Andy Irvine

John Barlow

There was a lady lived in the West
And she was dressed in green
And she’s leaned over her father’s castle wall
To watch the ships sail in.

What is wrong with you her father he did say
You look so pale and wan
O have you any sore sickness
Or yet been sleeping with a man.

I have not had any sore sickness
But I’m in love with a young man
And the only thing that breaks my heart
Is what keeps my darling so long?

Is he a Lord or a Squire or a Duke
Or a man of noted fame
Or is he one of my serving men
That’s lately come out of Spain?

He is not a Lord, or a Squire or a Duke
Nor a man of noted fame
But he is young John from the isle of Man
And I think he is a fine young man.

O, send him down, the saucy clown
O, send him down onto me
For if he is thinking to gain my daughter’s hand
He must leave this country.

O father dear now don’t be severe
And don’t be cruel onto me
For if you banish young John Barlow
You will get no good of me.

But the King he has sent for his merry, merry men
And his merry men thirty and three
And instead of young John been the very first one
The very last one came he.

He entered the room young John Barlow
And the clothes that he wore were of silk
And his two blue eyes like the morning sky
And his skin was as white as milk.

It’s no wonder the King he did say
My daughter’s in love with thee
For had I been a woman as I am a man
My bedfellow you would have been.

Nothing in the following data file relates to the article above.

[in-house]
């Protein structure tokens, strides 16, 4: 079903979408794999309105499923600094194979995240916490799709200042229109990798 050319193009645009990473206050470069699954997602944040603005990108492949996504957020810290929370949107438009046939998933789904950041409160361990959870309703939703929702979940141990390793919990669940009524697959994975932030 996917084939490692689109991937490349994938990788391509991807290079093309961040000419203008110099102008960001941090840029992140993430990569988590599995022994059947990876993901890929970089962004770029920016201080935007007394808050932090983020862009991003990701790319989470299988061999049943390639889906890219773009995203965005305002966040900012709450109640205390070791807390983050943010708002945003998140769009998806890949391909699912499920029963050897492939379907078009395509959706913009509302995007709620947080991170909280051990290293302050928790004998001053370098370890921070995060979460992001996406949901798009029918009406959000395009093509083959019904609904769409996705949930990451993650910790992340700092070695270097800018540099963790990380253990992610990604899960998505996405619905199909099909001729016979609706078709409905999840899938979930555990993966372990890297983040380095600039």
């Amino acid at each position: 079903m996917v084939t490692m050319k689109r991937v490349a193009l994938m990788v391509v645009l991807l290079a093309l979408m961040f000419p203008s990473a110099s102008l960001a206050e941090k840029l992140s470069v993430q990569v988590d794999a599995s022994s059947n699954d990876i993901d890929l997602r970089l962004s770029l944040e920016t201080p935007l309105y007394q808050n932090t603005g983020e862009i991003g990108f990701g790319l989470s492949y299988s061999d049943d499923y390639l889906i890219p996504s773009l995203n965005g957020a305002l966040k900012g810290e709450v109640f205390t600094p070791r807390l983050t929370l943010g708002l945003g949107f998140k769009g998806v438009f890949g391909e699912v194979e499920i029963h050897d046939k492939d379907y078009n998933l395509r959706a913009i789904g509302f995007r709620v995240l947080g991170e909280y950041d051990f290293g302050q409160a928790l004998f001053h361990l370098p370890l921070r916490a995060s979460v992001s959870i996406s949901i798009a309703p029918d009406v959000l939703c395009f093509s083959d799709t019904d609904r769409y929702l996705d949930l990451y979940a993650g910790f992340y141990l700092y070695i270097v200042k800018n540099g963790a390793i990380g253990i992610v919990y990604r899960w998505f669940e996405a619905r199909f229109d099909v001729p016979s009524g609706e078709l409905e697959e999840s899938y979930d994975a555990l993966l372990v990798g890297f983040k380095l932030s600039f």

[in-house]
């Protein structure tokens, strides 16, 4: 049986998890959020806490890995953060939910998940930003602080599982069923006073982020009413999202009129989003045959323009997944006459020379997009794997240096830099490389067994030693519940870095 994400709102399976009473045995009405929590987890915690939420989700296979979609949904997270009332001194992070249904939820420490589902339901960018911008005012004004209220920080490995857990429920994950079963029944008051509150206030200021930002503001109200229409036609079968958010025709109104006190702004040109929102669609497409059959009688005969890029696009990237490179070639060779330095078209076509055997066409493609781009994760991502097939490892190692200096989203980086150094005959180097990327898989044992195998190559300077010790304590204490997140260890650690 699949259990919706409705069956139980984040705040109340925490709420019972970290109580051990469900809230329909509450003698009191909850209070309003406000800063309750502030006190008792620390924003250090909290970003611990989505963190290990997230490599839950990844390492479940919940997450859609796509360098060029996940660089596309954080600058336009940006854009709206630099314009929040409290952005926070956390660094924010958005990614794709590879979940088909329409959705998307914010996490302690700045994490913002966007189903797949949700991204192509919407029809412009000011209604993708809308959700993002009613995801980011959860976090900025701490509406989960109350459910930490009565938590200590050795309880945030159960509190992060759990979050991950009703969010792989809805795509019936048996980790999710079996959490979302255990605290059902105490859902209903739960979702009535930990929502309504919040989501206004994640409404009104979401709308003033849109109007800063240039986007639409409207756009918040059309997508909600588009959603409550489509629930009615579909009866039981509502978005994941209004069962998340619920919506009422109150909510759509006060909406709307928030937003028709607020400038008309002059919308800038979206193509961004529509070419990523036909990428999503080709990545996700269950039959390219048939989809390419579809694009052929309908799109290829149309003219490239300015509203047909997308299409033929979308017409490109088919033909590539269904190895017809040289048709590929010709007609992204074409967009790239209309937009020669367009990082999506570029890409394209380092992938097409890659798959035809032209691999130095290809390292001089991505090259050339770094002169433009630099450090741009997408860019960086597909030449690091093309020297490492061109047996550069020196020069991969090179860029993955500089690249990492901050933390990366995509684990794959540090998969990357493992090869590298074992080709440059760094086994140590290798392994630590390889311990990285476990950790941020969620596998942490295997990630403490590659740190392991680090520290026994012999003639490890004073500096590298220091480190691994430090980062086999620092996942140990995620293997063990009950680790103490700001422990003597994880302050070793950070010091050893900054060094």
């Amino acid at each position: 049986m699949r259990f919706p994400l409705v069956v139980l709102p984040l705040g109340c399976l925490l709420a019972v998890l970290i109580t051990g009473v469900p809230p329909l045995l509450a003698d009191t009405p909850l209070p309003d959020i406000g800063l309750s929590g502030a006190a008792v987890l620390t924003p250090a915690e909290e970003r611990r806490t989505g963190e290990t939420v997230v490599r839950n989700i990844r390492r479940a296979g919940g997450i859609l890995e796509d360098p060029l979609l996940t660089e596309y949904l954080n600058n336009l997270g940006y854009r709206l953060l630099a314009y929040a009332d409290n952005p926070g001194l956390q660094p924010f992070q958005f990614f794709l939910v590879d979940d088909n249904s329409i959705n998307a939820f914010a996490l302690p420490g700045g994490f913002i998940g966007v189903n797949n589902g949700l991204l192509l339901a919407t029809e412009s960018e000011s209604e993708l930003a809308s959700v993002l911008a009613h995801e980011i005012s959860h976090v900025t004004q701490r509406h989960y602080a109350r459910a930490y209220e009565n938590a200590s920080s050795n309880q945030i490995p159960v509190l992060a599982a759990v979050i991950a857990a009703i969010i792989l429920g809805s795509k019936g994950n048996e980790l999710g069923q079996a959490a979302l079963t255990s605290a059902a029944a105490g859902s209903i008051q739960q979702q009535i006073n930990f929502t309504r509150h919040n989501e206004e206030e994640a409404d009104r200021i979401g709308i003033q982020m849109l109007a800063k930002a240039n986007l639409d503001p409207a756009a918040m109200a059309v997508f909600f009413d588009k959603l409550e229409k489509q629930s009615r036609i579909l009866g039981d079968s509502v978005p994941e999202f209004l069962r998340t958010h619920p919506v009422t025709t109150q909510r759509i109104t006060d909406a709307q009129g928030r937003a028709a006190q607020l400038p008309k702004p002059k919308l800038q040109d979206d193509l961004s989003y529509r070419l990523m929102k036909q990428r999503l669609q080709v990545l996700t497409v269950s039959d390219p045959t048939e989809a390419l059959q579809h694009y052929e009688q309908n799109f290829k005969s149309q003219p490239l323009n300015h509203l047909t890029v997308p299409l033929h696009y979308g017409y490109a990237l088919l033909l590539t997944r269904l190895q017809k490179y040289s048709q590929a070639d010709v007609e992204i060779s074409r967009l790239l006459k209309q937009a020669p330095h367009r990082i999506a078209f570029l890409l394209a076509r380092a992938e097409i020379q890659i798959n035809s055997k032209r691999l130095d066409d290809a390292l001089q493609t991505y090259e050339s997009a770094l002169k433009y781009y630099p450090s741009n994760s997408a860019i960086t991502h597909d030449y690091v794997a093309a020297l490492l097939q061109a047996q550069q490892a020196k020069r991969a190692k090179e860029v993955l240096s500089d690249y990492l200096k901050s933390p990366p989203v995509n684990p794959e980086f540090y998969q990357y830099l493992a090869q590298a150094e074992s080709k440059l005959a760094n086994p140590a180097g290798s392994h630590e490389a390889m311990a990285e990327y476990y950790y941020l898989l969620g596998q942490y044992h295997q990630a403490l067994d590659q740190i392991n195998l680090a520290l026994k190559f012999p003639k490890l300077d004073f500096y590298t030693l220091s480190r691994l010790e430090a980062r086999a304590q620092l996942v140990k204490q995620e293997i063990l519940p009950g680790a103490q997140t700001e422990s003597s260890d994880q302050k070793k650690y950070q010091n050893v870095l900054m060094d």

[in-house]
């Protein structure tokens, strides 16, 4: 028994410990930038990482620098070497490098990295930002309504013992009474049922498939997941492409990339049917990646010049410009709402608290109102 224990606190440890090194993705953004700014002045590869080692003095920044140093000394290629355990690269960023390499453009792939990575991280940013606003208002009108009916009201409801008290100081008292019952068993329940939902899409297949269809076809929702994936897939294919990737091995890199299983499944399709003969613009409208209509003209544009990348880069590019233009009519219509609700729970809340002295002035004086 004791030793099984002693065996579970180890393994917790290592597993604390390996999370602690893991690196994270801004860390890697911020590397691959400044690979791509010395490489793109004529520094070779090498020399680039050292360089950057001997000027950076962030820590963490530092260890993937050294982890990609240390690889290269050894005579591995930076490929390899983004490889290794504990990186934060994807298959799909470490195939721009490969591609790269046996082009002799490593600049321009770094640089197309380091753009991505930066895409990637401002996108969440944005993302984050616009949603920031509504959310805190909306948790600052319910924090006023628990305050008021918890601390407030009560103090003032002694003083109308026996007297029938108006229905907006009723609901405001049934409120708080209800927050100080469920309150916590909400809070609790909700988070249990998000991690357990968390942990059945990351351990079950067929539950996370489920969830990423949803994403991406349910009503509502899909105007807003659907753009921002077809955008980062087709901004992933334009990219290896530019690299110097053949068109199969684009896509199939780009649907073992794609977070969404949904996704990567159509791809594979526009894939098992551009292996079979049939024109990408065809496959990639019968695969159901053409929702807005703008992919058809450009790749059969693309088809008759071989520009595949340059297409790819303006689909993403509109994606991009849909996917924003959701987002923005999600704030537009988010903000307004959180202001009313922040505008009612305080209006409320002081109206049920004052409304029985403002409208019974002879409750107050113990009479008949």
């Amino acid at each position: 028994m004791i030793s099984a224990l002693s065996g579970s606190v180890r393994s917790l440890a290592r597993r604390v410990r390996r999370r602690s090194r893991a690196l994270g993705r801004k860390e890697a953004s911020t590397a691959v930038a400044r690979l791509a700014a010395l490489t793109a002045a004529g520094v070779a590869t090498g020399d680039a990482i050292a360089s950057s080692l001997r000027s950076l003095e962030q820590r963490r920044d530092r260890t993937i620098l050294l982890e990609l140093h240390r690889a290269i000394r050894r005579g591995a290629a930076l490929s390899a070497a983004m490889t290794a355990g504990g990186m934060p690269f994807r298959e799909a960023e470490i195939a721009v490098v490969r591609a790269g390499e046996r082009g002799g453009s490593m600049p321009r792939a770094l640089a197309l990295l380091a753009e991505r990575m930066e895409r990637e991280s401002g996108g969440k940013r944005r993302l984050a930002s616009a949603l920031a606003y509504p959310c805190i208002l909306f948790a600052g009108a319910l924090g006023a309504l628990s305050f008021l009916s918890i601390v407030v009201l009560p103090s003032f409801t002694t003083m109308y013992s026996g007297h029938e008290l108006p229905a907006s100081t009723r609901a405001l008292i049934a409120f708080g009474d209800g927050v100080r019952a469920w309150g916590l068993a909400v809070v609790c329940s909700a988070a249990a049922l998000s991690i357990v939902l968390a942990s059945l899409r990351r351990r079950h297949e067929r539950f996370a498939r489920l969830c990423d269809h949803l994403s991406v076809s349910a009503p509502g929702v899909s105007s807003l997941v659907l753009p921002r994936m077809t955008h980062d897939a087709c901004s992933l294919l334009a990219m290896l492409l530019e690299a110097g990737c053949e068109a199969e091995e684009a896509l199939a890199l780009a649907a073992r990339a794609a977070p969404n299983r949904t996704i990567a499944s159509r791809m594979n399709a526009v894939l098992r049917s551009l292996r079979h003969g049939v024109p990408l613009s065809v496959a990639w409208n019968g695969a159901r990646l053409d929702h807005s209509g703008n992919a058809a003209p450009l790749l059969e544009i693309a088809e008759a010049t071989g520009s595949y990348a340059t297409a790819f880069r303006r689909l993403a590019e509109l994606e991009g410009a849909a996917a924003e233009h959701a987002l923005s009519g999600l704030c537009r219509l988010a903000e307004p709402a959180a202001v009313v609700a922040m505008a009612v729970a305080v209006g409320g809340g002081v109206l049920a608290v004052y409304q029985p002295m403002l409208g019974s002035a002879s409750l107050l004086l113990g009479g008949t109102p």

Will you wed my daughter he said
Will you take her by the hand
And will you wed my daughter he said
And be Lord over all my land?

O, I will wed your daughter he said
But she’s no match for me
For every pound she can count down
I can count thirty and three.

He’s mounted her on a milk white steed
Himself on a dapple grey
And he’s made her a Lady of as much land
As she could ride in a long summer’s day.

Hi mate !

Just wanted you to know that John Barlow was recorded on a Lp, called “Patris” (Homeland) by the Greek band, “Apodimi Compania”, on Brunswick Recordings 0010, 1990, Melbourne, Australia. Andy plays Bouzouki and sings. Manoli Galiatsos plays the Oud and George Galiatsos plays the Guitar.

Andy told me that he had learnt the song from Robert Cinnamond of Co, Antrim, who would not recognise it if he heard it now !!!!!!!

George Galiatsos

Many thanks to George for getting in touch. What a gent.

General Munroe

My name is George Campbell, my age is sixteen
I joined the united men to fight for the green